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Josh Reviews The Marvelous Mrs. Maisel Season Three!

In the third season of The Marvelous Mrs. Maisel, Midge is on tour, opening up for the popular singer Shy Baldwin.  Susie remains at her side, while also working to keep her second major client happy: famous female comedian Sophie Lennon.  Sophie wants Susie to turn her dream of starring on broadway into a reality.  Midge’s parents, meanwhile, are starting to feel the financial crunch with Abe’s having lost both of his jobs, while Joel Maisel pursues his new dream of opening a nightclub.

I was pleasantly surprised by how thoroughly I enjoyed this third season of The Marvelous Mrs. Maisel!  I felt the first season was a very satisfying complete story.  While of course I understand the realities of television, I wasn’t sure any further seasons were necessary.  I enjoyed season two, while also feeling at times that the main story of Midge’s leap into independence and the world of stand-up comedy had already been told.  But season three demonstrated to me that there are still many more stories to be told with these characters.

The show looks amazing.  The production values are top-notch, and I love how the show so effectively recreates a bygone era.  I was delighted by season two’s recreation of the Catskills resorts that were so central to the lives of Jewish families of a certain financial class for so many years.  Here in season three, it was a pleasure to see nineteen sixties Las Vegas brought to such vivid life.  The show’s sparkly clean, peppy vision of the sixties is, in many ways, a fairy tale version of history… but wha a fairy tale!  I am continually impressed by the scale of the series, from the full-blown USO show from the premiere through to the Vegas hotels in which we see Shy & co. perform.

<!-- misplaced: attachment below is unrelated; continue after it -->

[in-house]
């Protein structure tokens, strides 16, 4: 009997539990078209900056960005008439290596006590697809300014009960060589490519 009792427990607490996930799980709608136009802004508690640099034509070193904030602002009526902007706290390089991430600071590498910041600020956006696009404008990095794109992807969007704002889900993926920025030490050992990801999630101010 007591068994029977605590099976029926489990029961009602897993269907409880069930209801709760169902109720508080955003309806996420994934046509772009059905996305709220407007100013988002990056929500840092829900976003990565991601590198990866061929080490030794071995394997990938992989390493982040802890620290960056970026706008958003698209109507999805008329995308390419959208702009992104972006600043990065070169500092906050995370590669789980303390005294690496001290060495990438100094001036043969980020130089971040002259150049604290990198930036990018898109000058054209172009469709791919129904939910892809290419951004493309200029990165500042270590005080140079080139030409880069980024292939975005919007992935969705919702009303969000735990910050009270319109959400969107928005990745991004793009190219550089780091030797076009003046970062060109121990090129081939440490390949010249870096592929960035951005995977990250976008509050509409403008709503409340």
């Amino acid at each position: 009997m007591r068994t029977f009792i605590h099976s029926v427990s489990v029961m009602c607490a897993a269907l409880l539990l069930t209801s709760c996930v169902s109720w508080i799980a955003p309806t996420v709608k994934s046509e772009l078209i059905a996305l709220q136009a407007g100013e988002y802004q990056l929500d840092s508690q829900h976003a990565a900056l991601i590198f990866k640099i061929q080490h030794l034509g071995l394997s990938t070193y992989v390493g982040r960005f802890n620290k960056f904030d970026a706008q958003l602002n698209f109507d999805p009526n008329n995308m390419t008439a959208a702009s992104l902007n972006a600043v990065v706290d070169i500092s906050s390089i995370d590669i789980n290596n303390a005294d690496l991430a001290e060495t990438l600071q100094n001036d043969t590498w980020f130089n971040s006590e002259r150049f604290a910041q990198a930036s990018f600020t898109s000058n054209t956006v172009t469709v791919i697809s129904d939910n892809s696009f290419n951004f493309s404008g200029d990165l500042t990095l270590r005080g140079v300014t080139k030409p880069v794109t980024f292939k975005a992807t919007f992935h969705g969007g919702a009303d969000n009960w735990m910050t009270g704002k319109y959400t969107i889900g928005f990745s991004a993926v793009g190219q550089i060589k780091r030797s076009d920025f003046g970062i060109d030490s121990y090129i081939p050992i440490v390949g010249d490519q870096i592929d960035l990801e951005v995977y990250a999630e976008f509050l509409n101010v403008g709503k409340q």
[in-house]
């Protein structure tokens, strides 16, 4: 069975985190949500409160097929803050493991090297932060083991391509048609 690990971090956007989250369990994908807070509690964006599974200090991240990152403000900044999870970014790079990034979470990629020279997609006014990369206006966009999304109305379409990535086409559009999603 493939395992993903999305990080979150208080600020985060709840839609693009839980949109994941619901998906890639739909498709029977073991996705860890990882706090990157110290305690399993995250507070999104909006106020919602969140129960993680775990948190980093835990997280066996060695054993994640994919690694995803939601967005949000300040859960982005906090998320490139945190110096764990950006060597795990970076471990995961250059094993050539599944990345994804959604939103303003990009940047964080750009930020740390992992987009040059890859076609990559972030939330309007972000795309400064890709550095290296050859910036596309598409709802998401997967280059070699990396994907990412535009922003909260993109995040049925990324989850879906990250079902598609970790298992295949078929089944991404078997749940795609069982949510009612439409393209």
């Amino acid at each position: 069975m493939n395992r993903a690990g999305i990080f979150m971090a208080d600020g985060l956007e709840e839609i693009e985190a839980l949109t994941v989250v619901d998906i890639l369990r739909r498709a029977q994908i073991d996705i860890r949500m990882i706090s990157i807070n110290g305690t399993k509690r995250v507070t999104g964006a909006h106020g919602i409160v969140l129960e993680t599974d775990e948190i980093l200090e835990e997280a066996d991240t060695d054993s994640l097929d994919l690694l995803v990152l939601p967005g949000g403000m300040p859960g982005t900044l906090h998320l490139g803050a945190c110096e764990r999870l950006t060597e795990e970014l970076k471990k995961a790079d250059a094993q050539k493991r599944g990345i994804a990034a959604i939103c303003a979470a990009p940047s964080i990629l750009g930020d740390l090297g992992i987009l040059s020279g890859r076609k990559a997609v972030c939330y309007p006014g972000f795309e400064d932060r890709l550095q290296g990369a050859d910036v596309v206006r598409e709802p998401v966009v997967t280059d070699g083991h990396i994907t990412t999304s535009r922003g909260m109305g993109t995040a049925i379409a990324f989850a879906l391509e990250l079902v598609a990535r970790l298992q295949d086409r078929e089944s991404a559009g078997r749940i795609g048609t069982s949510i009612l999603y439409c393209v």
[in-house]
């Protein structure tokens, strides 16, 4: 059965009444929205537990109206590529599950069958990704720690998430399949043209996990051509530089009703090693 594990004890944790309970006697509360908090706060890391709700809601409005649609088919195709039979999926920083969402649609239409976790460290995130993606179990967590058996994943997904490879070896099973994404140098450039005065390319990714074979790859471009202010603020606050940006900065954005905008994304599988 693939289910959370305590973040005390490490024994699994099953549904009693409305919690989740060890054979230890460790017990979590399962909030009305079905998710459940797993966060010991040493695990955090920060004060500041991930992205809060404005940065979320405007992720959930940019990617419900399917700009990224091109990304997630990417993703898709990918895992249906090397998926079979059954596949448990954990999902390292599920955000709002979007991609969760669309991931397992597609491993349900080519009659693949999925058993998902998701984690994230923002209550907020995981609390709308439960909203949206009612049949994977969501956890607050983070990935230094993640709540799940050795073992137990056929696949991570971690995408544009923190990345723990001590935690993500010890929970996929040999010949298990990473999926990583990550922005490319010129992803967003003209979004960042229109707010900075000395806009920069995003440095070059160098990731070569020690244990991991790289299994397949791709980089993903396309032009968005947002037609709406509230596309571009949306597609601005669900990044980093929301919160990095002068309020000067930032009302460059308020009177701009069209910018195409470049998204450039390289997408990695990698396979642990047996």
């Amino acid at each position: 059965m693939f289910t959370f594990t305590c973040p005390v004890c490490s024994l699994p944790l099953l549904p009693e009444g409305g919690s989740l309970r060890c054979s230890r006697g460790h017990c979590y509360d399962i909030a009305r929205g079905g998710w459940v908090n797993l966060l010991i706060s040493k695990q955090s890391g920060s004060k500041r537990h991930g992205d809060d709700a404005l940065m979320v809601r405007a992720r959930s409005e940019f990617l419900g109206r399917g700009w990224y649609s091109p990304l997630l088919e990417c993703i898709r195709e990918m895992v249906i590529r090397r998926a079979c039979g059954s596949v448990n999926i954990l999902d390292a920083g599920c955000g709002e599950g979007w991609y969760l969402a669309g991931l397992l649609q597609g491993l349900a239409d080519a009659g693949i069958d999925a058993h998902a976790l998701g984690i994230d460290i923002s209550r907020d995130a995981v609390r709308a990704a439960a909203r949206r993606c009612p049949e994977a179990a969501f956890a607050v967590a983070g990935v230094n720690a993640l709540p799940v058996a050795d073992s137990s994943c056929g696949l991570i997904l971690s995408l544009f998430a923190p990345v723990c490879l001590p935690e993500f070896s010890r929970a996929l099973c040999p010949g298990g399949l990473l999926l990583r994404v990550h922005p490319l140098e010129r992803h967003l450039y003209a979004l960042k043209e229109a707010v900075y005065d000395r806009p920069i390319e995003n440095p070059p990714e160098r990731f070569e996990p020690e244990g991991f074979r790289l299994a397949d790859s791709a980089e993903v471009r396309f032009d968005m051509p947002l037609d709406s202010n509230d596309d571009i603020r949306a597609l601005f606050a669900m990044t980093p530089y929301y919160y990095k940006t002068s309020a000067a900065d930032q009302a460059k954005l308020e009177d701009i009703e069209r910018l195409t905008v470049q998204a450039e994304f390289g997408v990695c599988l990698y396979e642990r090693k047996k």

Rachel Brosnahan continues to impress as Midge Maisel.  Ms. Brosnahan has great comedic timing, and she effortlessly sells the series’ distinct (fast) pacing and rat-a-tat-tat rhythm.  There were times in the first two seasons in which I found Midge’s self-absorption to be tiresome, but for the most part here in season three I quite enjoyed watching her journey.  It’s fun to see her able to perform comedy successfully at a high level.  I was annoyed, though, to see the season-ending climax hing upon Midge’s putting her foot in her mouth in a disappointingly foolish way.  I didn’t buy that Midge, at this stage in her career, would be so clueless.

Alex Borstein has long been the series’ comedic secret weapon as manager Susie Myerson, and she got lots more gold material to play here in season three.  I loved seeing how good she was at her job, as she succeeded in the near impossible task of mounting a broadway production for Sophie Lennon to star in.  And it was hilarious to see the usually unflappable Susie scared of the Vegas hotel’s (mob-connected) food and beverage manager.

We met Shy Baldwin (Leroy McClain) at the end of season two; I really enjoyed getting to know Shy and his bandmates and entourage here in season three.  It was fascinating to get a peek at life on the road for these entertainers.  I spent the whole season waiting to see examples of racism against Shy, but other than one mention about how Shy couldn’t stay at the same hotels where Midge stayed, the series never went there.  That was an interesting choice.  Instead, when the show depicted troubles for Shy, it had to do with his closeted homosexuality.  I can undestand their not wanting to go down a predictable route; but by not ever depicting any aspect of what was surely a part of the life of any African-American performer in the sixties, it adds to the feeling that The Marvelous Mrs. Maisel is giving us a simplified, fairy-tale version of history.  This is clearly an intentional choice.